Still, God did not do as I would have done.  He did not forsake his art.  Rather, he pursued it, even became a part of it when he saw fit to take the form of a babe, born amongst peasants, suffer the lowly, hungry life of a working man, and was denied and crucified by the very imperfect creations he had come to pursue and perfect.

How many songs have I left unsung?  How many stories and poems and articles have I left undeveloped and unfinished due to my petty frustration over their iniquities?  Undoubtedly hundreds, but I am thankful that God shows me a different way.  Even now I am tempted to leave this bit of writing undone.  I am tempted to quit the document and never look back at it, too unsatisfied with this sentence, or that word, or the whole concept in general… but I, too, am an imperfect creation, and my creator did not abandon me to non-existence due to my defects.  As an artist, I have a responsibility to my art to develop it, to give it at least a chance at life, even considering its deficiencies.

Thus, as an expression of my thanks in this regard, I hope to be a more responsible creator in the coming year.  In my quest to become more like Jesus, I hope that I will pursue my art, like he did, and gift it existence even when I feel it doesn’t deserve it. Here begins my fight against perfectionism, which has long been the, often victorious, enemy of my work.  It will be a long-fought battle, of that I am certain, but if it was worth it to God, it is worth it to me.

Thankful for a Voice | A Blind Girl Speaks Out!

I don’t really know what happened.  I wasn’t that sick, but suddenly my voice just sort of left me, and a painful cough took its place.  For the last four days, I’ve been on strict vocal rest, which is difficult for a singer and a socializer.  I didn’t think about how it would impact my interactions with the public, however.

“I’m outside Panera.” I whispered into the phone, because that’s all I could manage.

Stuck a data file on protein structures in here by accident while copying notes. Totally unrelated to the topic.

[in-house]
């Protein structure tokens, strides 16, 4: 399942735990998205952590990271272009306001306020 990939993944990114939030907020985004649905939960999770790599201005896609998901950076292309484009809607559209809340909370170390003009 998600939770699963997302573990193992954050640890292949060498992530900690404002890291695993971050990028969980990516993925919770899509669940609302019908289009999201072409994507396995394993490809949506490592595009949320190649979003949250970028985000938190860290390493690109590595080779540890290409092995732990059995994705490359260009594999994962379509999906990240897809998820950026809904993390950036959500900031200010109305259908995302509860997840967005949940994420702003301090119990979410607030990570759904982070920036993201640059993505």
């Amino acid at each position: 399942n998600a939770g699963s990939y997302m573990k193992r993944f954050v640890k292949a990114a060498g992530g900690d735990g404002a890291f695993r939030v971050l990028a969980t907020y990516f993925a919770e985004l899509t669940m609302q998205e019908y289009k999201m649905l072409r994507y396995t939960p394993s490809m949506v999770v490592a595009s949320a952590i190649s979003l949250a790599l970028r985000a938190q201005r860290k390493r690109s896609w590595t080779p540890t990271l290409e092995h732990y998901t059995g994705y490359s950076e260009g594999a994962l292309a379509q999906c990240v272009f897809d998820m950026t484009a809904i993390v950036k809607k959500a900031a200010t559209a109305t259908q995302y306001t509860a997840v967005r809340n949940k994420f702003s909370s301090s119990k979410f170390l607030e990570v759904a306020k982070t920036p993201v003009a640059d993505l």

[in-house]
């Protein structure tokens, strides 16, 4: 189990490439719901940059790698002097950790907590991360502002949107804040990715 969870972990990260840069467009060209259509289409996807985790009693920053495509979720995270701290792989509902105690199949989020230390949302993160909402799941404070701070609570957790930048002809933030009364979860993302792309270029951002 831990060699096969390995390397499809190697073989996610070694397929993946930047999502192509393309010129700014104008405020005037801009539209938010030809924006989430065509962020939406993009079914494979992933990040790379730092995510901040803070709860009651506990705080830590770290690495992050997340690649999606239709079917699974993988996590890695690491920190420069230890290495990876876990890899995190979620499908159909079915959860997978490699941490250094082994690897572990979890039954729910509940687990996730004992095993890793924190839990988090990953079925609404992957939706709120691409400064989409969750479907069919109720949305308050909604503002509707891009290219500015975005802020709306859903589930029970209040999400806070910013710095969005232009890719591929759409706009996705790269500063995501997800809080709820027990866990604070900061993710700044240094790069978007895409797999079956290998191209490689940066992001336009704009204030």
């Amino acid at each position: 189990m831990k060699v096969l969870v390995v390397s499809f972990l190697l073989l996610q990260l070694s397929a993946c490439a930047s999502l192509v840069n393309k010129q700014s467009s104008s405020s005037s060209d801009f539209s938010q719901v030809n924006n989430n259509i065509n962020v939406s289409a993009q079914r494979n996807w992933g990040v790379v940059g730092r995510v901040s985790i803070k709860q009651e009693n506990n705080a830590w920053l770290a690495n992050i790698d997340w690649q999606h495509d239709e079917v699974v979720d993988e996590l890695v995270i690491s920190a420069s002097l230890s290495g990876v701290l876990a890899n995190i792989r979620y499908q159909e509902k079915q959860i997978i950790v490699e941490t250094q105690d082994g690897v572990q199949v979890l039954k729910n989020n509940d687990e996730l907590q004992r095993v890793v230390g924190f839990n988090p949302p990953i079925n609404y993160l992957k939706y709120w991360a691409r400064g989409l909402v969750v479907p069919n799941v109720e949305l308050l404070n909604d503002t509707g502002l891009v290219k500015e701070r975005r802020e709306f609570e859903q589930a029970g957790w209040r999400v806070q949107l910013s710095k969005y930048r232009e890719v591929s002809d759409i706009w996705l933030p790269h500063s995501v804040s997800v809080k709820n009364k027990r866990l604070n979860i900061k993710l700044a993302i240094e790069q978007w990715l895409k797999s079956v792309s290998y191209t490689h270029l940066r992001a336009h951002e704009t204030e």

“You’re where?  I can’t really hear you.”

“Outside the doors of the Panera!” I tried again, “I have a guide dog and I’m wearing a black coat.”

“Oh, I think I see you.  You have a dog?”

“Yes!” I replied, relieved that even if he hadn’t heard me he found me and I didn’t have to wait much longer in the 15 degree weather.

I got in the Lyft and got home, thank God, but my vocal issues had made it incredibly difficult to communicate with my driver to tell him where I was.

A similar thing happened a day later.  A gracious friend of mine volunteered to drive me to the pet store to pick up some emergency dog food for Prim.  We entered the pet store, and I was immediately struck by my hindered ability to scold my guide dog for trying to chase the cat she saw upon entry.  Turns out whispered commands to your dog to “leave it” when there is a cat right in front of their nose is really not that effective.

The kicker, though, was when we stopped at CVS on the way back to collect some soup and cough drops and other such necessary items.  Prim followed my friend into and throughout the store like a champ, and we found the things we needed without too much trouble.  When we arrived at the counter, I set my items down and waited as the cashier scanned them.

“Do you live with her?” The lady asked my friend.

“No, just a friend.” She replied.

“She agreed to drive me around tonight.” I added with a smile, though I felt my smile falter a little when I realized what had come out of my mouth was barely recognizable as spoken word.

“Who takes care of her then?”

“I take care of me.” I answered, patiently, still in a whisper.

“She said she takes care of herself.” The cashier observed in shock to my friend, and then to one of her coworkers as we left.

Yes, madam, that is what I said.  I take care of myself.  She clearly found that hard to believe, since I am blind.